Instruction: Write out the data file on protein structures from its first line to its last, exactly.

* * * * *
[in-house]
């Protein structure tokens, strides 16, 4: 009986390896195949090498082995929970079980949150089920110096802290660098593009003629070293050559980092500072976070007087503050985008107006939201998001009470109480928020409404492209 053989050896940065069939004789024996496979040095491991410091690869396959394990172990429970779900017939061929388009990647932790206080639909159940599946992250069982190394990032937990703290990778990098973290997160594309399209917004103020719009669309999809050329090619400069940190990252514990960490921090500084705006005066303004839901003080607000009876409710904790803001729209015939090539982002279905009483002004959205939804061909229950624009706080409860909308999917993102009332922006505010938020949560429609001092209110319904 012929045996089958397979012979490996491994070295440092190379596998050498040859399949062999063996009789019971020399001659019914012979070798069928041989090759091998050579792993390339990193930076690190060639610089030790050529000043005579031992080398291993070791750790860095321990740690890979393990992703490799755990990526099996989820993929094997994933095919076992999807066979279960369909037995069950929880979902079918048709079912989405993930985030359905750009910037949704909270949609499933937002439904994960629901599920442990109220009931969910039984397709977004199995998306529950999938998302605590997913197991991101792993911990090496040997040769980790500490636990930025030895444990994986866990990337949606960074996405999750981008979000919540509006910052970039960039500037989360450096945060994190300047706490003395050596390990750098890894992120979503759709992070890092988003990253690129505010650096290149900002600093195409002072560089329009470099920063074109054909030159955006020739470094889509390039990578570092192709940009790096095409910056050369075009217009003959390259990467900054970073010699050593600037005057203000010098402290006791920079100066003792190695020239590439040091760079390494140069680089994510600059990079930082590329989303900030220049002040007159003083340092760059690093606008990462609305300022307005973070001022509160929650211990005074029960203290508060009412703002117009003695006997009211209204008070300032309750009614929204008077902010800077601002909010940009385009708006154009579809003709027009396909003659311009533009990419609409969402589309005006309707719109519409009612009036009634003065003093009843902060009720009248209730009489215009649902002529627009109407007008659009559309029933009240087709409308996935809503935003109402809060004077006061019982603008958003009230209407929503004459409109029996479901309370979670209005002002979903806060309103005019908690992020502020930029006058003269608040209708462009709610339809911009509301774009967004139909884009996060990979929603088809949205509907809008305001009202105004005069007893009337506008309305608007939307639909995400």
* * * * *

[in-house]
């Protein structure tokens, strides 16, 4: 009986390896195949090498082995929970079980949150089920110096802290660098593009003629070293050559980092500072976070007087503050985008107006939201998001009470109480928020409404492209 053989050896940065069939004789024996496979040095491991410091690869396959394990172990429970779900017939061929388009990647932790206080639909159940599946992250069982190394990032937990703290990778990098973290997160594309399209917004103020719009669309999809050329090619400069940190990252514990960490921090500084705006005066303004839901003080607000009876409710904790803001729209015939090539982002279905009483002004959205939804061909229950624009706080409860909308999917993102009332922006505010938020949560429609001092209110319904 012929045996089958397979012979490996491994070295440092190379596998050498040859399949062999063996009789019971020399001659019914012979070798069928041989090759091998050579792993390339990193930076690190060639610089030790050529000043005579031992080398291993070791750790860095321990740690890979393990992703490799755990990526099996989820993929094997994933095919076992999807066979279960369909037995069950929880979902079918048709079912989405993930985030359905750009910037949704909270949609499933937002439904994960629901599920442990109220009931969910039984397709977004199995998306529950999938998302605590997913197991991101792993911990090496040997040769980790500490636990930025030895444990994986866990990337949606960074996405999750981008979000919540509006910052970039960039500037989360450096945060994190300047706490003395050596390990750098890894992120979503759709992070890092988003990253690129505010650096290149900002600093195409002072560089329009470099920063074109054909030159955006020739470094889509390039990578570092192709940009790096095409910056050369075009217009003959390259990467900054970073010699050593600037005057203000010098402290006791920079100066003792190695020239590439040091760079390494140069680089994510600059990079930082590329989303900030220049002040007159003083340092760059690093606008990462609305300022307005973070001022509160929650211990005074029960203290508060009412703002117009003695006997009211209204008070300032309750009614929204008077902010800077601002909010940009385009708006154009579809003709027009396909003659311009533009990419609409969402589309005006309707719109519409009612009036009634003065003093009843902060009720009248209730009489215009649902002529627009109407007008659009559309029933009240087709409308996935809503935003109402809060004077006061019982603008958003009230209407929503004459409109029996479901309370979670209005002002979903806060309103005019908690992020502020930029006058003269608040209708462009709610339809911009509301774009967004139909884009996060990979929603088809949205509907809008305001009202105004005069007893009337506008309305608007939307639909995400």